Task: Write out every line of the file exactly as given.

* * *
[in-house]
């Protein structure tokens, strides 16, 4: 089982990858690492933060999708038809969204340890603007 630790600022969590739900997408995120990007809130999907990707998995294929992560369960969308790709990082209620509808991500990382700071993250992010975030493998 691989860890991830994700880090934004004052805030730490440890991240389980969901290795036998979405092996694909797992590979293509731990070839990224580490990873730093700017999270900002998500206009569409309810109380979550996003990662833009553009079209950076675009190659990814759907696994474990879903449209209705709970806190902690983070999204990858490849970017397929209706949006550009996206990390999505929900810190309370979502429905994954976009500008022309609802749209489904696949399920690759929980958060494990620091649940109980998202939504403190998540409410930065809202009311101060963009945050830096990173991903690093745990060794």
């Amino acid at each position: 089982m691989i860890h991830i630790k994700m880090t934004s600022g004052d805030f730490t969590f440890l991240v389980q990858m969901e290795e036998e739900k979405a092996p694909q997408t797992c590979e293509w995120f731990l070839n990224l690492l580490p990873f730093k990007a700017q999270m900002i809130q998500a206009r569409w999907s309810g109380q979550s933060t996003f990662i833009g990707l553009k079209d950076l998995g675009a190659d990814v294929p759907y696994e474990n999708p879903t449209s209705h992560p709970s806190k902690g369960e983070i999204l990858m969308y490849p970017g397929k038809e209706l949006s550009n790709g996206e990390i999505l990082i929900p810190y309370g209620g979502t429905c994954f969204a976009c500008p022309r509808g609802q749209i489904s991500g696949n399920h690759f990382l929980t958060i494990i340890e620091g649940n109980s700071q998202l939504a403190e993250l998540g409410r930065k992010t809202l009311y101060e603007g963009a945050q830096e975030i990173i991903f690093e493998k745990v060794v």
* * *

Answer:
[in-house]
């Protein structure tokens, strides 16, 4: 089982990858690492933060999708038809969204340890603007 630790600022969590739900997408995120990007809130999907990707998995294929992560369960969308790709990082209620509808991500990382700071993250992010975030493998 691989860890991830994700880090934004004052805030730490440890991240389980969901290795036998979405092996694909797992590979293509731990070839990224580490990873730093700017999270900002998500206009569409309810109380979550996003990662833009553009079209950076675009190659990814759907696994474990879903449209209705709970806190902690983070999204990858490849970017397929209706949006550009996206990390999505929900810190309370979502429905994954976009500008022309609802749209489904696949399920690759929980958060494990620091649940109980998202939504403190998540409410930065809202009311101060963009945050830096990173991903690093745990060794």
């Amino acid at each position: 089982m691989i860890h991830i630790k994700m880090t934004s600022g004052d805030f730490t969590f440890l991240v389980q990858m969901e290795e036998e739900k979405a092996p694909q997408t797992c590979e293509w995120f731990l070839n990224l690492l580490p990873f730093k990007a700017q999270m900002i809130q998500a206009r569409w999907s309810g109380q979550s933060t996003f990662i833009g990707l553009k079209d950076l998995g675009a190659d990814v294929p759907y696994e474990n999708p879903t449209s209705h992560p709970s806190k902690g369960e983070i999204l990858m969308y490849p970017g397929k038809e209706l949006s550009n790709g996206e990390i999505l990082i929900p810190y309370g209620g979502t429905c994954f969204a976009c500008p022309r509808g609802q749209i489904s991500g696949n399920h690759f990382l929980t958060i494990i340890e620091g649940n109980s700071q998202l939504a403190e993250l998540g409410r930065k992010t809202l009311y101060e603007g963009a945050q830096e975030i990173i991903f690093e493998k745990v060794v």